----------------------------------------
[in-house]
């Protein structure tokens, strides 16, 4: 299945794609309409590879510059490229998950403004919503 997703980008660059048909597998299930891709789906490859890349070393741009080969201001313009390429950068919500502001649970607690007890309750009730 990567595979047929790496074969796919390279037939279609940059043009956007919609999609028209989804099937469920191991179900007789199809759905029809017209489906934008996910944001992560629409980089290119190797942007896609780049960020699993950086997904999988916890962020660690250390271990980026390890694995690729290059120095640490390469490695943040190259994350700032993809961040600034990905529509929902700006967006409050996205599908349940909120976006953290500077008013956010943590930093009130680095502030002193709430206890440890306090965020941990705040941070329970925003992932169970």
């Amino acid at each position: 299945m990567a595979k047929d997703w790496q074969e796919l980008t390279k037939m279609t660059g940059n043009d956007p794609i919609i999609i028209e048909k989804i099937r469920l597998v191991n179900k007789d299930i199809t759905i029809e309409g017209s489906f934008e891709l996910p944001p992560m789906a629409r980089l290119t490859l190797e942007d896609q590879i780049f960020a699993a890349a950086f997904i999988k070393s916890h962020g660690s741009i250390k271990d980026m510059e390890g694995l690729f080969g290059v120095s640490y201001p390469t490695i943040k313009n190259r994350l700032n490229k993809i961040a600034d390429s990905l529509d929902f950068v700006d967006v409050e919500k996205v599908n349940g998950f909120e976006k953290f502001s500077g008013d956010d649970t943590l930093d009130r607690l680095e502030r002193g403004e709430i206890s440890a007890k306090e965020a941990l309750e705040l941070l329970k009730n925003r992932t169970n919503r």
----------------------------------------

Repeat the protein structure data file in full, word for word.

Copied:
[in-house]
């Protein structure tokens, strides 16, 4: 299945794609309409590879510059490229998950403004919503 997703980008660059048909597998299930891709789906490859890349070393741009080969201001313009390429950068919500502001649970607690007890309750009730 990567595979047929790496074969796919390279037939279609940059043009956007919609999609028209989804099937469920191991179900007789199809759905029809017209489906934008996910944001992560629409980089290119190797942007896609780049960020699993950086997904999988916890962020660690250390271990980026390890694995690729290059120095640490390469490695943040190259994350700032993809961040600034990905529509929902700006967006409050996205599908349940909120976006953290500077008013956010943590930093009130680095502030002193709430206890440890306090965020941990705040941070329970925003992932169970």
């Amino acid at each position: 299945m990567a595979k047929d997703w790496q074969e796919l980008t390279k037939m279609t660059g940059n043009d956007p794609i919609i999609i028209e048909k989804i099937r469920l597998v191991n179900k007789d299930i199809t759905i029809e309409g017209s489906f934008e891709l996910p944001p992560m789906a629409r980089l290119t490859l190797e942007d896609q590879i780049f960020a699993a890349a950086f997904i999988k070393s916890h962020g660690s741009i250390k271990d980026m510059e390890g694995l690729f080969g290059v120095s640490y201001p390469t490695i943040k313009n190259r994350l700032n490229k993809i961040a600034d390429s990905l529509d929902f950068v700006d967006v409050e919500k996205v599908n349940g998950f909120e976006k953290f502001s500077g008013d956010d649970t943590l930093d009130r607690l680095e502030r002193g403004e709430i206890s440890a007890k306090e965020a941990l309750e705040l941070l329970k009730n925003r992932t169970n919503r």